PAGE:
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Scattered thoughts for dark times
Many late afternoons end like this one: with me, on the floor of my kitchen, staring into the abyss of the oven. Usually I’m listening to a podcast, or flipping through a cookbook (often unrelated to what I’m waiting for in the oven). Sometimes I’m scrolling, but usually I’m just resting after what, too often, becomes many hours of standing in the kitchen, when banana bread-making turns into dinner-making turns into cleaning up, and suddenly I’ve been on my feet and in my apron for two hours. I’m covered in dough or flour, my hair is a mess, my eye makeup is smeared. I’m too tired to reach for an actual chair. It’s such a good hiding place.
I’ve written nothing these last few weeks; no one needs to hear my underdeveloped (though no less emotional) views on the situation in Israel and Gaza. No one — save, of course, my friends and family — needs to know how I’ve been feeling, which is not so dissimilar to how many left-wing Jews have been feeling, but of course not all left-wing Jews because we aren’t a monolith; this has become clearer and clearer as these terrible weeks have gone on.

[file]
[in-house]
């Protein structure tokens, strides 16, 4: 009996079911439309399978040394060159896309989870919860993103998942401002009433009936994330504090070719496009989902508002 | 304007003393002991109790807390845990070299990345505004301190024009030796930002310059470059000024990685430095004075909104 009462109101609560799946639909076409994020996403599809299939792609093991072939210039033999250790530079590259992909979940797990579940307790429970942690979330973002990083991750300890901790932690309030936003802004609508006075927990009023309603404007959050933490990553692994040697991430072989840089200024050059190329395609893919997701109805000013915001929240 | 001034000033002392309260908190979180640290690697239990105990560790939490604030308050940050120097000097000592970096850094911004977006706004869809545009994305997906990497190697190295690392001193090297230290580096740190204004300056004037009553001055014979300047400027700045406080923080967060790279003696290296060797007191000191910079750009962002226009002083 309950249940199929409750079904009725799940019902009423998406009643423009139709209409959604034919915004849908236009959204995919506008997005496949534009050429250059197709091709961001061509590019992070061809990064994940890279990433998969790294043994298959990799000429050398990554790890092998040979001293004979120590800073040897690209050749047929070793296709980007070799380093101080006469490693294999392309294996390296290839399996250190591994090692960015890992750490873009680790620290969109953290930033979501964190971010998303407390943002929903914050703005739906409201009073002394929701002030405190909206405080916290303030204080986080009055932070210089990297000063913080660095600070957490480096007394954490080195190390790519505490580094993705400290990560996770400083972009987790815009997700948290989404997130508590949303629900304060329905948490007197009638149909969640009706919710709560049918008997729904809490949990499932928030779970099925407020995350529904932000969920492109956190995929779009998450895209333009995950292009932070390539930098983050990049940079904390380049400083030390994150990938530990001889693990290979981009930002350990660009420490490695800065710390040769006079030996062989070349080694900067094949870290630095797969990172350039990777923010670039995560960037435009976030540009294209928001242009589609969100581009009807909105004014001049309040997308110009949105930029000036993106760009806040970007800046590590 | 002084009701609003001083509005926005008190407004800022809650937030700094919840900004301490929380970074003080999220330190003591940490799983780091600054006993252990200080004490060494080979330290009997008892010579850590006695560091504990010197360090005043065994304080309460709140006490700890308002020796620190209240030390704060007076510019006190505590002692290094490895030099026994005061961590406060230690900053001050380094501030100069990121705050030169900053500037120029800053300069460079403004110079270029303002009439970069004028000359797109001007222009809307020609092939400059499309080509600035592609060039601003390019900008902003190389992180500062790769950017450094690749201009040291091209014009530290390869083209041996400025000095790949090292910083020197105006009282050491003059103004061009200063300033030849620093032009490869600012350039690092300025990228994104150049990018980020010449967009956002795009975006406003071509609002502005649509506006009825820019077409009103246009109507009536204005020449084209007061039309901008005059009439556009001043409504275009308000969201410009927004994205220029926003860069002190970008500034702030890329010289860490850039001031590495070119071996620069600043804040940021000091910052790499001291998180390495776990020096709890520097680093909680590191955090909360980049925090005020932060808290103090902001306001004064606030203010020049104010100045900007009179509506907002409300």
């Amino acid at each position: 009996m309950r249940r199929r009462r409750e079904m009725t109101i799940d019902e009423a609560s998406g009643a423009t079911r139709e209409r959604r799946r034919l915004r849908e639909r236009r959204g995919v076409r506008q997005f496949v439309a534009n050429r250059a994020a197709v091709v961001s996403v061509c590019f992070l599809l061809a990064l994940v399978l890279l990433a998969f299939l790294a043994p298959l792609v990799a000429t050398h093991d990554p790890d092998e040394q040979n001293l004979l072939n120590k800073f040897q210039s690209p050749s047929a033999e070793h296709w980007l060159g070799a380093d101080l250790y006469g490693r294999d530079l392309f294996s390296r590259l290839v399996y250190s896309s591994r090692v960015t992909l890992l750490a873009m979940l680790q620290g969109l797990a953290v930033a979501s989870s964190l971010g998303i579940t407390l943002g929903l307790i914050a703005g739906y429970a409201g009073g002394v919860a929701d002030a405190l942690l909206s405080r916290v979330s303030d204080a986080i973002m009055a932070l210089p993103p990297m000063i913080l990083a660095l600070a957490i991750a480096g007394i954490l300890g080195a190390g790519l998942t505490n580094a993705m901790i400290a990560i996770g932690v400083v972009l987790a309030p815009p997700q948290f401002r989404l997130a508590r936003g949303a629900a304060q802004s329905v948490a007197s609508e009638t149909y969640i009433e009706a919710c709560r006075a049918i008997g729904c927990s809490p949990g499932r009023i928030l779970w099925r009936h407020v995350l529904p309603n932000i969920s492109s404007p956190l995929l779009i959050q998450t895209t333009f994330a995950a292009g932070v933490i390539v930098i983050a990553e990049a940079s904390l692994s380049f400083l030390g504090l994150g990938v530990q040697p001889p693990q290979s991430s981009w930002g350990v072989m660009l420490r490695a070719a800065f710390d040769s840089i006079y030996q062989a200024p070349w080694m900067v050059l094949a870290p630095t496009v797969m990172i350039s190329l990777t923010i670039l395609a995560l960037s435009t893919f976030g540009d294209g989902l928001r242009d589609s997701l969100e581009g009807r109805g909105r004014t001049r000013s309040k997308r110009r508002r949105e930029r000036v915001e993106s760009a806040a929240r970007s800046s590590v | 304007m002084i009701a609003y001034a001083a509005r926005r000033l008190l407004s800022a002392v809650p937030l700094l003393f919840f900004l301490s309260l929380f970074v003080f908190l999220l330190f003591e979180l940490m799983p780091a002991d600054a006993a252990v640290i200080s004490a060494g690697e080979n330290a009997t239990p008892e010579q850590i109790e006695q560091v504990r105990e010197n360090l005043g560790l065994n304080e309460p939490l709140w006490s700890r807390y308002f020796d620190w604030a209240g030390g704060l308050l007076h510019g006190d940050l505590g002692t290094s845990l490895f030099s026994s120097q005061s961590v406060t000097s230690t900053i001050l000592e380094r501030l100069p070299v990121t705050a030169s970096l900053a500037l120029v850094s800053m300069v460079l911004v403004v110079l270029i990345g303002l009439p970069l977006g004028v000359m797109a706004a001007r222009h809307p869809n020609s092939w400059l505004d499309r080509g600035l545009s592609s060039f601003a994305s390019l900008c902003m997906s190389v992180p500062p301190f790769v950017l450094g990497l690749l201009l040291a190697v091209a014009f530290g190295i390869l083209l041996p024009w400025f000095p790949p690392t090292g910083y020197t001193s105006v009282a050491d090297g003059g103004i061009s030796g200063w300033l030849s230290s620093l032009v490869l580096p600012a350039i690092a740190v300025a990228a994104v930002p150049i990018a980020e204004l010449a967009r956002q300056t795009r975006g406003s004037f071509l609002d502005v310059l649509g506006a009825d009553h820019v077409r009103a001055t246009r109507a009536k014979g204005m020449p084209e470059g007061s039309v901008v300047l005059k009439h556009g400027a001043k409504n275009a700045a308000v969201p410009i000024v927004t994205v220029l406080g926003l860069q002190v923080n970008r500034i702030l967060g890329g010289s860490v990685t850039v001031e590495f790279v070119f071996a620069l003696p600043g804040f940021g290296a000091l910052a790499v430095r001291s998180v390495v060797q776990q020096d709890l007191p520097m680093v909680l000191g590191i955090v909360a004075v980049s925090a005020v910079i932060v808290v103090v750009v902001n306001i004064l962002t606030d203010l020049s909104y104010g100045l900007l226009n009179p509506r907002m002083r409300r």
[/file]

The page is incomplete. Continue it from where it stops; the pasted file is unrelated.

After a week of watching this all play out on social media, after one too many posts by people I deeply admired who had never uttered a word about Israel or Palestine until two weeks ago (including me), I took Instagram off my phone. It’s a lot quieter now, without all the shouting, all the finger pointing in the ether, meaningless, often hurtful and useless and virtue-signalling, all the attempts at trying to be heard, at trying to convince and be believed, at trying to be right.
Instead, I check in with friends I know are hurting. I listen to my rabbi (who had, weeks earlier on Yom Kippur, spoken out forcefully against this terrible Israeli government), and to conversations she’s had with imams. Occasionally I see things from writer-moms that resonate. I’m asking friends who’ve been steeped in these issues for years for advice on what I should be reading, who I should be listening to. I ask: Is Thomas Friedman a right-wing nut or is he right on this one thing? I text friends in Israel, in London, in Vienna, in Toronto: How are you? And they describe not speaking Hebrew out in public in Europe, being afraid to attend events about Israel in Canada, swastikas appearing in their beloved cities (I used to go to a park in Vienna that had one on the playground equipment). A friend and I had coffee the other day and when Israel came up, we found ourselves almost whispering across the table at each other.
This week, my USC students and I spent three hours on Jo Ann Beard’s seminal essay, “The Fourth State of Matter,” one of the most magnificent works of nonfiction you can get your hands on. One thing this essay does so brilliantly (I say this without “giving it away,” but do read it to experience it yourself) is flat-out refuse to be reduced to one narrative, to its most violent, obvious one.